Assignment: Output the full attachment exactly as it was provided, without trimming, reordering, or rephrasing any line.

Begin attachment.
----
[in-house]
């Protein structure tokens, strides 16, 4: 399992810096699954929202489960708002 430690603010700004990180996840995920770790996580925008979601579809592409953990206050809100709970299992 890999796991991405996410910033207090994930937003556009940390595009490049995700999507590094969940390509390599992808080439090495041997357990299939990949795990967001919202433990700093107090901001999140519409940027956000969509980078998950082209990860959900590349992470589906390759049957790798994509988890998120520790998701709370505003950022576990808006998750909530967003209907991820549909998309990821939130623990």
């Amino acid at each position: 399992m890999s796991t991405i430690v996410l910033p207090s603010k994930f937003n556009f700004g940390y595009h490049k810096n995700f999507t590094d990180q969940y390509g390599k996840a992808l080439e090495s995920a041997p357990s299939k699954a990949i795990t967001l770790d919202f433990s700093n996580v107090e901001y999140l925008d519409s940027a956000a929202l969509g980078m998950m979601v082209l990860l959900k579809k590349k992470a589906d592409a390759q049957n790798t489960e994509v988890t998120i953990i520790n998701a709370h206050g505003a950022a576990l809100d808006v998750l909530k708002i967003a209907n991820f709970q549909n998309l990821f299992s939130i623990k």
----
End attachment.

[in-house]
């Protein structure tokens, strides 16, 4: 399992810096699954929202489960708002 430690603010700004990180996840995920770790996580925008979601579809592409953990206050809100709970299992 890999796991991405996410910033207090994930937003556009940390595009490049995700999507590094969940390509390599992808080439090495041997357990299939990949795990967001919202433990700093107090901001999140519409940027956000969509980078998950082209990860959900590349992470589906390759049957790798994509988890998120520790998701709370505003950022576990808006998750909530967003209907991820549909998309990821939130623990």
């Amino acid at each position: 399992m890999s796991t991405i430690v996410l910033p207090s603010k994930f937003n556009f700004g940390y595009h490049k810096n995700f999507t590094d990180q969940y390509g390599k996840a992808l080439e090495s995920a041997p357990s299939k699954a990949i795990t967001l770790d919202f433990s700093n996580v107090e901001y999140l925008d519409s940027a956000a929202l969509g980078m998950m979601v082209l990860l959900k579809k590349k992470a589906d592409a390759q049957n790798t489960e994509v988890t998120i953990i520790n998701a709370h206050g505003a950022a576990l809100d808006v998750l909530k708002i967003a209907n991820f709970q549909n998309l990821f299992s939130i623990k």